A couple of snow storms over the holiday season served as reminders of why the number of national acts rolling through St. Louis in January tends to drop. In winter, the St. Louis area usually doesn’t get much snow, so a big storm tends to be major news – and also seems to turn the local populace into couch potatoes instead of concertgoers at any sign of ice, sleet or snow. As a result, area concert promoters and club owners just aren’t as liable to book touring musicians at a time of year when freezing weather can put a major dent in attendance. Thankfully, concert series like those at Jazz at the Bistro and the Sheldon Concert Hall keep rolling along in January – and promise some hot evenings of jazz.
At the Bistro, saxophonist Chris Potter headlines Jan. 8-11... and the Jazz Composer’s Collective hits the stage from Jan. 22-25. Potter, who has released a dozen or so recordings over the past decade and won a fistful of awards in the process. Potter will be working at the Bistro with the all-star band that backed him on his latest release, Traveling Mercies on Verve. In addition to being great musicians in their own right, pianist Kevin Hays, bassist Scott Colley and drummer Bill Stewart have all recorded as leaders as well.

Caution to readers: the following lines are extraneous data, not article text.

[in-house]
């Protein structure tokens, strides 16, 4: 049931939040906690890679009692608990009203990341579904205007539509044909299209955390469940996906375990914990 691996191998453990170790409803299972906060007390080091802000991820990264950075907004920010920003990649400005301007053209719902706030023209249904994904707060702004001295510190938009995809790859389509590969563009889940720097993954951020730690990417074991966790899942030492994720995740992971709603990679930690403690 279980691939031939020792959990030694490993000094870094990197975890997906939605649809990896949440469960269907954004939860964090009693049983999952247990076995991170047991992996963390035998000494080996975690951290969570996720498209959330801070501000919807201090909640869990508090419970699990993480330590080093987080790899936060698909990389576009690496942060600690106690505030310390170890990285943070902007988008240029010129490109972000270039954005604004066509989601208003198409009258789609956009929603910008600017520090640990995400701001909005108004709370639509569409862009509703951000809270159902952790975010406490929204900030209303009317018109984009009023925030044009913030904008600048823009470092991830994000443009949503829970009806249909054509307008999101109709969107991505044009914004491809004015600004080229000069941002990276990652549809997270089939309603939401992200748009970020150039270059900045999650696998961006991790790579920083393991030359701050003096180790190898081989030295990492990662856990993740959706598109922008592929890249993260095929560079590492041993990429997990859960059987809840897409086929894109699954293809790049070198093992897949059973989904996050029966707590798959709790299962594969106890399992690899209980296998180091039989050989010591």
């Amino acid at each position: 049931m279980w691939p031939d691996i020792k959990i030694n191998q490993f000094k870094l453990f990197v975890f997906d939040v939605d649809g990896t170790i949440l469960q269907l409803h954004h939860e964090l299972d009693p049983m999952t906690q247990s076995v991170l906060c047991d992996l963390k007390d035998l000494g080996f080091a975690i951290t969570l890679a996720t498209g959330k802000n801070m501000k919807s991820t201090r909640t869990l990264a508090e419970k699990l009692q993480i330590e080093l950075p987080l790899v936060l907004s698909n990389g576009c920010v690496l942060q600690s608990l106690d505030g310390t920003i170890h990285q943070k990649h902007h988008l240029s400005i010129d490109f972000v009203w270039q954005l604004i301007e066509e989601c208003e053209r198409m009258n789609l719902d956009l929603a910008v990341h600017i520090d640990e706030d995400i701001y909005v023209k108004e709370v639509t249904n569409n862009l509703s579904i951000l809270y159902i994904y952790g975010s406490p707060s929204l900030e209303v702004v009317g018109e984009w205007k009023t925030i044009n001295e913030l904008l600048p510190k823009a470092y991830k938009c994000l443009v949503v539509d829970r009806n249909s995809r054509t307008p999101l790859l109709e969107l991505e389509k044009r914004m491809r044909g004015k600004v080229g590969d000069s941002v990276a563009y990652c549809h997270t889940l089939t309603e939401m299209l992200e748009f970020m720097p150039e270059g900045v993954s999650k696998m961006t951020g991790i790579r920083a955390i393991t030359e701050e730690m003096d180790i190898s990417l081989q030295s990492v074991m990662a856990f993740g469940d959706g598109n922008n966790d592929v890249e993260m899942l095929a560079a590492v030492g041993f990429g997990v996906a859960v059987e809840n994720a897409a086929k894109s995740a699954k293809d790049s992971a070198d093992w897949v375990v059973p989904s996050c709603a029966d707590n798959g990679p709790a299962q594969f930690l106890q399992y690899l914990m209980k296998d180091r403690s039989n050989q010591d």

The Jazz Composer’s Collective has been in existence since 1992, and the New York City-based group (which has included over 140 musicians over the last decade) focuses on bringing musicians from diverse styles and backgrounds together for recordings and concerts. Bassist and JCC founder Ben Allison will be featured at the Bistro in the company of pianist Frank Kimbrough, saxophonist Michael Blake, percussionist Michael Sarin and kora player Mamadou Diabate. This is the core group of musicians that played on Allison’s excellent 2002 Palmetto recording, Peace Pipe.
18-year-old pianist/vocalist Peter Cincotti makes his St. Louis debut the Sheldon on Jan. 25. A Manhattan native and sophomore at Columbia University, Cincotti is also set to release his debut recording on Concord Jazz in March. Harry Connick, Jr. – impressed by then seven-year-old Cincotti’s precocious talent as a singer and pianist – invited him onstage at an Atlantic City concert. Cincotti has also performed at the 2000 Montreux Jazz festival and played the Algonquin Room last year – the youngest performer to ever headline there. Presumably, he’ll be playing at the Sheldon in the company of saxophonist Scott Kreitzer, bassist David Finck and drummer Kenny Washington – the backing band on his upcoming CD.